Odyssey Games creates space for table-top game lovers

This Kalamazoo store's niche is Magic -- selling Magic to customers who regularly compete in Magic battles, and who form a Magic community.

Odyssey Games' biggest-seller is Magic: The Gathering, the trading card game that's a mix of poker, chess and Dungeons and Dragons. They also sell Star Wars X-Wing, a game of dogfighting miniatures from Lucas' universe; various Warhammer-style miniatures, and a variety of boardgames.

Odyssey Games has tables and chairs taking up valuable merchandise space -- but for the store, the community that battles upon those tables is as valuable as the cards and game pieces.

This has been co-owners Johnny Blaze and Elliot Parkhurst's most successful year since the store opened in 2012. "More and more people continue to get into Magic. Most of our eggs are in that basket. It's paying off," co-owner Blaze says.

On the east side of Western Michigan University's campus, the old storefront used to be a video game store, then a cafe/performance space, and many other shops catering to students. Student clientele comes and goes with the university's schedule, "but even during the summer we do alright. A lot of our crowd is local," Blaze says.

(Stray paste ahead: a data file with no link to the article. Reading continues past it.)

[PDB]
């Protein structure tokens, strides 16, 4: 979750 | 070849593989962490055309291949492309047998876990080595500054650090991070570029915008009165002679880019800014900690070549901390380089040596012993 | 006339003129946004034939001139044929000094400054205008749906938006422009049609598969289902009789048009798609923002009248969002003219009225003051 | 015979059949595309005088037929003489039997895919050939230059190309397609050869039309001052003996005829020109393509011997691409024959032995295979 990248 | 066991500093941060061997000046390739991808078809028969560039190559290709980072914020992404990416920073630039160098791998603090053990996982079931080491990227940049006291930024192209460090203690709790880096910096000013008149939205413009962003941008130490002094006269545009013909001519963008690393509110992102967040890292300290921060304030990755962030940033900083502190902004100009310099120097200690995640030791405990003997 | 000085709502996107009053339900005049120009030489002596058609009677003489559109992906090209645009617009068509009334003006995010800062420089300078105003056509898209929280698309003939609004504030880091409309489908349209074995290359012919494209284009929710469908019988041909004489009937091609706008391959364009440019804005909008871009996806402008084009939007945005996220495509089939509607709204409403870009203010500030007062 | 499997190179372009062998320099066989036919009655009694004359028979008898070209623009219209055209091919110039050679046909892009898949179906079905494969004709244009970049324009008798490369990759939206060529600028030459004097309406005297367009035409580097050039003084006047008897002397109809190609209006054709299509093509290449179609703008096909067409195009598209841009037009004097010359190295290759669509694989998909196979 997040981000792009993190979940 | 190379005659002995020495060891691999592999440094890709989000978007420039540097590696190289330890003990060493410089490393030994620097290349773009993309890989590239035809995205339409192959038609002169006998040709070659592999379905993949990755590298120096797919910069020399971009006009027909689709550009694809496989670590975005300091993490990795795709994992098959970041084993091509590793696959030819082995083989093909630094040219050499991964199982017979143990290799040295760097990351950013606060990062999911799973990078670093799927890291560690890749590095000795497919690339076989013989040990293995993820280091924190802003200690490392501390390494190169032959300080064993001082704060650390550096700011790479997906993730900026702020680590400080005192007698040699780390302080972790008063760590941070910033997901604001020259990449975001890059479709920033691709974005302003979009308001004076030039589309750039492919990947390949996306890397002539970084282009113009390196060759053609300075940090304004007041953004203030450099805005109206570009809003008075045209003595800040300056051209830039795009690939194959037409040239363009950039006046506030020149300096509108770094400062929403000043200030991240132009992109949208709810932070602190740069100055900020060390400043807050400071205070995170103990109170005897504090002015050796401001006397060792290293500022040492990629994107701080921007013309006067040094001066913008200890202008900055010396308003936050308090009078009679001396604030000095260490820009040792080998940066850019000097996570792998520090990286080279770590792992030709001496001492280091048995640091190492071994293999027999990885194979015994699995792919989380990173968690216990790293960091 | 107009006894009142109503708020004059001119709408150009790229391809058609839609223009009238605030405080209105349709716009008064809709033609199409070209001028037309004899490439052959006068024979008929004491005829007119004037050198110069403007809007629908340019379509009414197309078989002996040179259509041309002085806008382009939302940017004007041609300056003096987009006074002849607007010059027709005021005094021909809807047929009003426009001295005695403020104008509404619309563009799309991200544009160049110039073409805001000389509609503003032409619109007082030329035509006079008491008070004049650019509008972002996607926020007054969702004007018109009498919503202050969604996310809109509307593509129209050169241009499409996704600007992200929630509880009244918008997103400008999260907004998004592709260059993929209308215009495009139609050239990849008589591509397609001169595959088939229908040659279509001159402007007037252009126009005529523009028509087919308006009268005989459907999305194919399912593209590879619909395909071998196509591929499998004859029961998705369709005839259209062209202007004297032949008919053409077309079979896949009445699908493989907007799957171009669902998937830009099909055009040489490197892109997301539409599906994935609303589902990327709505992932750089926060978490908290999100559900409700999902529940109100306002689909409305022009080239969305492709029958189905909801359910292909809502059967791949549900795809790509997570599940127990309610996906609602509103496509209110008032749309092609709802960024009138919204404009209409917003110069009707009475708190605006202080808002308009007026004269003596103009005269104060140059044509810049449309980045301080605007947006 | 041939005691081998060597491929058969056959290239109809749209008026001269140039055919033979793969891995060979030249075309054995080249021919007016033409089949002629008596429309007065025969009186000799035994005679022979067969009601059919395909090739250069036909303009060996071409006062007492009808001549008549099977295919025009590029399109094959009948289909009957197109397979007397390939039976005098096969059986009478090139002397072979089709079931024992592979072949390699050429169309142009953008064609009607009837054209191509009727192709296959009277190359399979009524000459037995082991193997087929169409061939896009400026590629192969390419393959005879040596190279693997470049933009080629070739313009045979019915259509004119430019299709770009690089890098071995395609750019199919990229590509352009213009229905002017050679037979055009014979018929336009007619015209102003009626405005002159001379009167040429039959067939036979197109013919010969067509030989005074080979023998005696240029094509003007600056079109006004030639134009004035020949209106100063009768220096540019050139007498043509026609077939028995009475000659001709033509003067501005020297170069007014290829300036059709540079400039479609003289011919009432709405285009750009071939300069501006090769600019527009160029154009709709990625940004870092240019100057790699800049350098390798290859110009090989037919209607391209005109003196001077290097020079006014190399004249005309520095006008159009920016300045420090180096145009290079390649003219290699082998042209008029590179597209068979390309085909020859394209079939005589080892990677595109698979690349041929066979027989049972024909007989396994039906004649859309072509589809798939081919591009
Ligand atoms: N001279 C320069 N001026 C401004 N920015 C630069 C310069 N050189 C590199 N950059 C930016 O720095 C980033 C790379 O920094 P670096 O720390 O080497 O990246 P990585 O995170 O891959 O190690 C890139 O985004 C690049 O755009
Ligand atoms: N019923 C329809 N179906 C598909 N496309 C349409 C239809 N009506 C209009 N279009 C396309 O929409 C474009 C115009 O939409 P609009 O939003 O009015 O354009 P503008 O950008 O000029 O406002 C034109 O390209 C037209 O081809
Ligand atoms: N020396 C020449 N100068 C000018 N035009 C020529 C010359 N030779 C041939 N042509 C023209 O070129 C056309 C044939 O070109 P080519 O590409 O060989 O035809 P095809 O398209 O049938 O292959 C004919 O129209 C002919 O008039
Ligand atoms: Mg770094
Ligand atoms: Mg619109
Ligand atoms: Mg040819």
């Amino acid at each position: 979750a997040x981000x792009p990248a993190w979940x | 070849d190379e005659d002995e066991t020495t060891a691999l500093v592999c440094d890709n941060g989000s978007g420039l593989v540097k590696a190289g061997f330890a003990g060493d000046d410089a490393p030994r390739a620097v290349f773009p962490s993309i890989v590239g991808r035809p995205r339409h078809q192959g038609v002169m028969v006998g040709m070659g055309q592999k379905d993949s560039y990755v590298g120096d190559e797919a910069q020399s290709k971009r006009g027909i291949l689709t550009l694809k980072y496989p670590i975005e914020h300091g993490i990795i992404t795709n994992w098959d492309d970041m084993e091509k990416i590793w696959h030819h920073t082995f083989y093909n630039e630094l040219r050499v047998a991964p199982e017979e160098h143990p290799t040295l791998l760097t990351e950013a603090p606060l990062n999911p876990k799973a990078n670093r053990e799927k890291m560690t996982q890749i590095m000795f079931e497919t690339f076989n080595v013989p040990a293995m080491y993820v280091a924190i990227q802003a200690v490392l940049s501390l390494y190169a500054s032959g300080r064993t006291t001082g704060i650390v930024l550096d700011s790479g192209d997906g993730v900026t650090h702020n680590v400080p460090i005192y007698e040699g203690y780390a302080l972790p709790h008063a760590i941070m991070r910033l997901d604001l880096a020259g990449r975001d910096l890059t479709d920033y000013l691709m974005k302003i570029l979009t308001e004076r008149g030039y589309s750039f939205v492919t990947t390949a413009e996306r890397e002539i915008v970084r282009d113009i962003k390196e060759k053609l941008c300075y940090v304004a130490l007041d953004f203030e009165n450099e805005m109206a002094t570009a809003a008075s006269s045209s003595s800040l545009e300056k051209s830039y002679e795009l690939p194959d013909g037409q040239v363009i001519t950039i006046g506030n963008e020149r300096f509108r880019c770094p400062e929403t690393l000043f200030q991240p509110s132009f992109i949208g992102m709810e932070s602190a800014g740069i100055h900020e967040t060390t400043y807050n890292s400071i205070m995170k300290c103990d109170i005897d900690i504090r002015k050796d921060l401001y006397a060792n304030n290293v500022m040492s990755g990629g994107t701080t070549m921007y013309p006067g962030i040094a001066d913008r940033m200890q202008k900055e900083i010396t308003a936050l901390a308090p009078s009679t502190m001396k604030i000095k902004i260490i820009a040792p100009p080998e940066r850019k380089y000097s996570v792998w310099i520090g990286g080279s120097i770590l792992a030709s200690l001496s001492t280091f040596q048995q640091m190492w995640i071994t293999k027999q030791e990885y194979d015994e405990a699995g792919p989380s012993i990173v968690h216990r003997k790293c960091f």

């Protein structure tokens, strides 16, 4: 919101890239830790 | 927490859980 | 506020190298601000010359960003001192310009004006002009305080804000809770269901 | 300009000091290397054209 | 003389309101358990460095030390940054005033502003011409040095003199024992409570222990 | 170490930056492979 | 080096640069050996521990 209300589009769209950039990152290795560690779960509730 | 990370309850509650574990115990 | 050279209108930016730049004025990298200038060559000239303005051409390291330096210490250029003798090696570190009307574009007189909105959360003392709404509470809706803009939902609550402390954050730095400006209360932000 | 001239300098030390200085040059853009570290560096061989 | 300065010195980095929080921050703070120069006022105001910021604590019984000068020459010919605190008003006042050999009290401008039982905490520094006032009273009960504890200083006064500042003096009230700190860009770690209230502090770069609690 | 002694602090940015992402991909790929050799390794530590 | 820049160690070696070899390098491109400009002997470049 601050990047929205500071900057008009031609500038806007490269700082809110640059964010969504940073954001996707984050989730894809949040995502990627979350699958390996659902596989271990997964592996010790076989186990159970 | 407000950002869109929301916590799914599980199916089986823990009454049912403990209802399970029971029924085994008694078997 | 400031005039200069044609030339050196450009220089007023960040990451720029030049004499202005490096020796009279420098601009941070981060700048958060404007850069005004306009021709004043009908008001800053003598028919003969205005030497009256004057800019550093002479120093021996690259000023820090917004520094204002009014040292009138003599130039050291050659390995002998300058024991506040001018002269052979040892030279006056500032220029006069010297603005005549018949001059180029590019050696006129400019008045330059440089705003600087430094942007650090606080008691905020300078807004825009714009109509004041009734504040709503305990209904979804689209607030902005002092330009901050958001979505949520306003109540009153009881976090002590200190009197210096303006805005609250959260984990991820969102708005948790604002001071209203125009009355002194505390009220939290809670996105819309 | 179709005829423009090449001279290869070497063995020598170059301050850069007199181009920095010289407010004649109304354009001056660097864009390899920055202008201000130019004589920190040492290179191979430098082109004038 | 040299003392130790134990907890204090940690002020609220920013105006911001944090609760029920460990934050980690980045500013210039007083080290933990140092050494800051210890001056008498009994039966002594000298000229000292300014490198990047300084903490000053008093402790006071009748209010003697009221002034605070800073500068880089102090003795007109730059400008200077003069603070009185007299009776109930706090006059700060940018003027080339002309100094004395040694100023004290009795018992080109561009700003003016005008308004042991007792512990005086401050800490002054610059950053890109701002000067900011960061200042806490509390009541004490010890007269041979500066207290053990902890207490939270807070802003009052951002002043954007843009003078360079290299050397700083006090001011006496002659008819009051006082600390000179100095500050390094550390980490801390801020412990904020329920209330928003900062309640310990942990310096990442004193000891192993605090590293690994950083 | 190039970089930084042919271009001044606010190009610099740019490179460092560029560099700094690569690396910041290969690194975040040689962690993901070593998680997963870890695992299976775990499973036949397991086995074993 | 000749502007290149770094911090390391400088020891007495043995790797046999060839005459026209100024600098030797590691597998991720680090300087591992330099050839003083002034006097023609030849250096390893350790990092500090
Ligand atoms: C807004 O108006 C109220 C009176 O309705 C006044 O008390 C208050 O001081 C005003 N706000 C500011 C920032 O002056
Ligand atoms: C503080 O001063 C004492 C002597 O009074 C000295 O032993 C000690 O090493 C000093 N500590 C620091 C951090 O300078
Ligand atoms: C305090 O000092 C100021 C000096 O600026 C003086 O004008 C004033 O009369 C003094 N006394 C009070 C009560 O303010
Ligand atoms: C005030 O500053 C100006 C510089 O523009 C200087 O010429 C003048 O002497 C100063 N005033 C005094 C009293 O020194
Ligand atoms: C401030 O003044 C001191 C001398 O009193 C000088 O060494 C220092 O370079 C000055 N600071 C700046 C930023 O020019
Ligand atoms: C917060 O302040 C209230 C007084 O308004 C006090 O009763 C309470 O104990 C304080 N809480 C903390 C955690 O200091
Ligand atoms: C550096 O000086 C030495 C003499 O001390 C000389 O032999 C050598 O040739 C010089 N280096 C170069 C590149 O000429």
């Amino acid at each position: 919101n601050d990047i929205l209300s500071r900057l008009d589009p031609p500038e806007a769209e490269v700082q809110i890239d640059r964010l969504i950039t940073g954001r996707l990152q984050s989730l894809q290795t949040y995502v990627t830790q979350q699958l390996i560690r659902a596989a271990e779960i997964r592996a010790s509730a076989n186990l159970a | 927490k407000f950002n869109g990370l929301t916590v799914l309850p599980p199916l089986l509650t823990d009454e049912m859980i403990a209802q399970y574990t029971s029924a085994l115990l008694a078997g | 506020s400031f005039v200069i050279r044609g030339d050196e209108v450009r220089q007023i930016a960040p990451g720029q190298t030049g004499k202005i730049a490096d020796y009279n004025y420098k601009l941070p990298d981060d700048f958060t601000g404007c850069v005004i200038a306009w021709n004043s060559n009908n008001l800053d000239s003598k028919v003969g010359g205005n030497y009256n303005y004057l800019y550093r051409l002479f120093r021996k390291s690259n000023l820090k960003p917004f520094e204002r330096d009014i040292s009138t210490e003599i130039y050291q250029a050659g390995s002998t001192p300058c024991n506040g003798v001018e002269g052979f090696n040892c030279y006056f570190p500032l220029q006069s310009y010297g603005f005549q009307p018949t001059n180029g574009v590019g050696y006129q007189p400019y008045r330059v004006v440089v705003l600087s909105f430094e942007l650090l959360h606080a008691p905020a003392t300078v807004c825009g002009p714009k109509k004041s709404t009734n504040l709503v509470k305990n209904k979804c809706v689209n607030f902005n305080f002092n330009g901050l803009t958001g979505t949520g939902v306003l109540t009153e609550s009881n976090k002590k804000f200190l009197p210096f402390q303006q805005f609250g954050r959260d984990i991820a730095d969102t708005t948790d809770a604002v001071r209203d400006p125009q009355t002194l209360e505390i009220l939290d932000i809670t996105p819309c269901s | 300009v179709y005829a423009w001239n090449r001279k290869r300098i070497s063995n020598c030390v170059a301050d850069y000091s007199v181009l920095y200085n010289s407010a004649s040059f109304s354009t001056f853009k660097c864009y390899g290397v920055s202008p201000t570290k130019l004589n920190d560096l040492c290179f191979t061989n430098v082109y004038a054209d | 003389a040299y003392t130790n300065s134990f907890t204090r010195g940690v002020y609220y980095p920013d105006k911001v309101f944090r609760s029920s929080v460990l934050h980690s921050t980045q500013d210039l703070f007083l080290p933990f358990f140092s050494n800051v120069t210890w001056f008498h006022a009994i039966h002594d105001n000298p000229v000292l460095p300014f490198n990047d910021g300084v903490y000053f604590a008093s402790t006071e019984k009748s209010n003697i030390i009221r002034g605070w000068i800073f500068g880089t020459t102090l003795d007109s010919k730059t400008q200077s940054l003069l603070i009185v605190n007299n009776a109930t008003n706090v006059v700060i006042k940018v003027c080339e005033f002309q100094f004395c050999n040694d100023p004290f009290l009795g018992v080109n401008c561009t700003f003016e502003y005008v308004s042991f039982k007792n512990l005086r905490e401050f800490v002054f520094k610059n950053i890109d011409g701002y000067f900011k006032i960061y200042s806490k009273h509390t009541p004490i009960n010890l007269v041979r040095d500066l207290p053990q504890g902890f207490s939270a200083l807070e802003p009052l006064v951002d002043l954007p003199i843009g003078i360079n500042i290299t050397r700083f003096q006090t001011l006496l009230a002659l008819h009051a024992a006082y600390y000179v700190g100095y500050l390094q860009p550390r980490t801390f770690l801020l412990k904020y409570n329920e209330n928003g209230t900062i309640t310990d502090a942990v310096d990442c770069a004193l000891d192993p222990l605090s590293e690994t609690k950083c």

Odyssey has grown to the point where they're shopping around for a larger location. They hope to move as soon as they've found a spot. "We're going to be spinning our wheels if we stay here forever," Blaze says.
Odyssey Games
1504 W. Michigan Ave., Kalamazoo
269-382-3050
www.odysseygameskzoo.com


They're filling a specific gamer niche. Table-top games are growing in popularity with Millennials, he says. But this has led to "bigger businesses encroaching on the niches... When I go to Barnes & Noble and see the stuff that they weren't selling five years ago, that I'm trying to sell, it's disheartening."

Players can also find cards and miniatures in local comic shops and on the Web, and play in their basements with friends. Blaze and Parkhurst would encourage them to buy local at Odyssey, since money spent at the store goes into a community they're trying to foster.

Odyssey holds regular tournaments of Magic and other games. For some, players have to pay admission to play for prizes, others are free with smaller winnings.

"Magic would not be the same game that it is if everybody just played at home with their friends," Blaze says. "We have a great community, we love our regulars... we're doing this as much for them as we're doing it for us."

It's the gamers who play in the store "who keep us in business," Parkhurst adds. "If you had to pinpoint what our niche is, it's running events in a brick and mortar store. The peripherals, the accessories and cards are great, but the whole point of this business is having a place where we can host events for people to come and gather and play."

Writer: Mark Wedel, Second Wave Media
Sources: Johnny Blaze, Elliot Parkhurst, Odyssey Games

 
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